Cauliflory is a botanical term that refers to plants that flower and fruit from the trunk, woody structures, and roots rather than from new growth. This seems bizarre, but there are actually quite a number of edible fruits that grow this way. Most of them are just as exotic as the concept seems to indicate, with fun sounding names like the jabuticaba, but others are more familiar - like our friend the durian.
All durians are cauliflourus, but one species is particularly famous for the phenomenon. Durio testudinarum (durian kura kura or tortoise durian) doesn't fruit at all from the branches or canopy region, instead forming bulbous globs around the base of the tree so low to the ground that turtles are said to be among those who enjoy it. The species is even less well known than durio dulcis because although botanists consider it one of the 9 edible species, the local people disagree. Still, Rob and I had hopes of finding it, so we traveled to Lanjak - a small town on the edge of the Danau Sentarum National Forest.
|View of the lake from Lanjak Hill|
I don't know what the people of Lanjak would do with more durians. We thought 50 cent durians in Putussibau were cheap, but when we got to Lanjak the price dropped to less than 25 cents per fruit! By 7 a.m. the entire market street was transformed into a sea of durians. I have never seen so much durian in one place at one time, and that is really saying something. Baskets and baskets brought in from the villages blocked the street, forcing pedestrians to weave carefully through the overflowing piles of thorns. It was insanity!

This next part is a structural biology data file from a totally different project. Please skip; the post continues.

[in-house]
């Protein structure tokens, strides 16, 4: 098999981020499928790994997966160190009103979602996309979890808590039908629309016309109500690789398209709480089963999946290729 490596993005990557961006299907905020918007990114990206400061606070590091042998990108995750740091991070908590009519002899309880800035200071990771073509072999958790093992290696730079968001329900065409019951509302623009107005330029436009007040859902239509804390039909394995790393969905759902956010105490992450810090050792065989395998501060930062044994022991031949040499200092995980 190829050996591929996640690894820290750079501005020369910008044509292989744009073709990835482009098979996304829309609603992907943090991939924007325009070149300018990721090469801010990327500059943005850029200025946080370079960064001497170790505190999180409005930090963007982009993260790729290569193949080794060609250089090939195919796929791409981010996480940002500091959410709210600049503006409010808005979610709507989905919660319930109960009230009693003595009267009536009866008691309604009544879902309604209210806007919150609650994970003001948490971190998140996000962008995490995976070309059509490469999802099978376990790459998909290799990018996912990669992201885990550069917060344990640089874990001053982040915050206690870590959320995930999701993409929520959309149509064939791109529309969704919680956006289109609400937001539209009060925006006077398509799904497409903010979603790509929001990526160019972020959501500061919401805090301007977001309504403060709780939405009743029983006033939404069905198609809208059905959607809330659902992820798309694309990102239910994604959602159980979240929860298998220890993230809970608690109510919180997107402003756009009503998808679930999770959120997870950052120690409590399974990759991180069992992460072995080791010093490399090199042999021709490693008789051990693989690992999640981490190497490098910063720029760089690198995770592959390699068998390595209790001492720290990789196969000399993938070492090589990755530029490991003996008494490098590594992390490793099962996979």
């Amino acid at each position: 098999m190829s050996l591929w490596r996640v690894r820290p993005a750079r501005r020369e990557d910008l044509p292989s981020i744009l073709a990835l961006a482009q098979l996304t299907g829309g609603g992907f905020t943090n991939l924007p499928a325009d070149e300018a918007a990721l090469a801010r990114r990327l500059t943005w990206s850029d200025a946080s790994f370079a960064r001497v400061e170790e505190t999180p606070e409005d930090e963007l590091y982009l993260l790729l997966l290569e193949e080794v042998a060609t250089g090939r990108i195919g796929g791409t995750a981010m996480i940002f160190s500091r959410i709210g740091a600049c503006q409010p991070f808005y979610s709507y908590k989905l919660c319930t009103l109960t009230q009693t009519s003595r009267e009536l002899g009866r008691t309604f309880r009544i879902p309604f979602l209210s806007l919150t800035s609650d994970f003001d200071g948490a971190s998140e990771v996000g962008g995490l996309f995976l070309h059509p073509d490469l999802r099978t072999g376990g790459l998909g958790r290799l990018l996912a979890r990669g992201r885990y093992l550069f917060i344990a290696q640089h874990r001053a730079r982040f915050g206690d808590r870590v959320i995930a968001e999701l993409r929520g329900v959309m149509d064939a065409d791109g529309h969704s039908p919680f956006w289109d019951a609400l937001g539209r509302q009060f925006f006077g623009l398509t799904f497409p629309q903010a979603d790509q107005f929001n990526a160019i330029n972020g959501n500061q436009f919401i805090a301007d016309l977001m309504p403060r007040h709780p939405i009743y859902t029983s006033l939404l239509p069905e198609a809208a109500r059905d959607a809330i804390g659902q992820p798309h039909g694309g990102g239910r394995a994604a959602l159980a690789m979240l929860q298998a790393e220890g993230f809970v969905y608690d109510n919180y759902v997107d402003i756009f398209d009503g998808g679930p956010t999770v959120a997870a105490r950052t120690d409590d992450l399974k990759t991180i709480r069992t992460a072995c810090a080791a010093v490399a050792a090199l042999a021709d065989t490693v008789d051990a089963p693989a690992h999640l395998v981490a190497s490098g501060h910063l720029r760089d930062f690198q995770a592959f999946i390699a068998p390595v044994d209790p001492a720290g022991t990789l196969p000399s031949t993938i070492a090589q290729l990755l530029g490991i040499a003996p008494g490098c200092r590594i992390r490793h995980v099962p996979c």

|Lanjak morning durian market|
We didn't see any species other than the normal durio zibethinus at the market, but that doesn't mean there isn't quite a variety of species in the jungle, unharvested and uneaten. Later that day, Henry introduced us to Markus, a local hunter who knew the whereabouts of a single kura kura durian tree. We went on a short hike up a hill, and there it was! After such a long search, it was shocking to find it so easily.
The fruits we found were tiny, scattered around the roots of the tree. They wouldn't be mature for another 6 weeks. According to my sources, kura kura durians grow nearly as large as zibethinus and have very similar exteriors, however the odor is said to be appalling. Most people don't care for the flavor, but a few seem to disagree. When we met with Mr. Jumat Haji Alim, he told us that while he himself doesn't like it, he knew of a man who claimed the kura kura was his favorite. I like to believe that all durians are likeable, with the right attitude. After all, their purpose it to attract large mammals, like us.
Cauliflory has fascinated generations of botanists, and there are a lot of theories about why trees would evolve this way. Since the majority of examples of cauliflory occur in the tropics, it's theorized that in the windless tropical rainforest, trees like the durian depend on the movement of many animals, birds, and insects for both pollination and seed dispersal. Growing fruit on the trunk and large, sturdy branches makes the flowers and fruit more accessible to creatures that might have difficulty reaching the weak tips of young branches. Other theories are more complex. E.J.H. Corner, who penned his theory on the evolution of the angiosperm in The Durian Theory Or The Origin of the Modern Tree, thought that cauliflory is a throwback to a more ancient stage in the evolution of plants.
Why durio testudinarum would grow so differently from the other durians is an interesting question, but I think the more interesting question is: does it taste good? Maybe we'll get the chance to find out.
More Interesting Durian Species: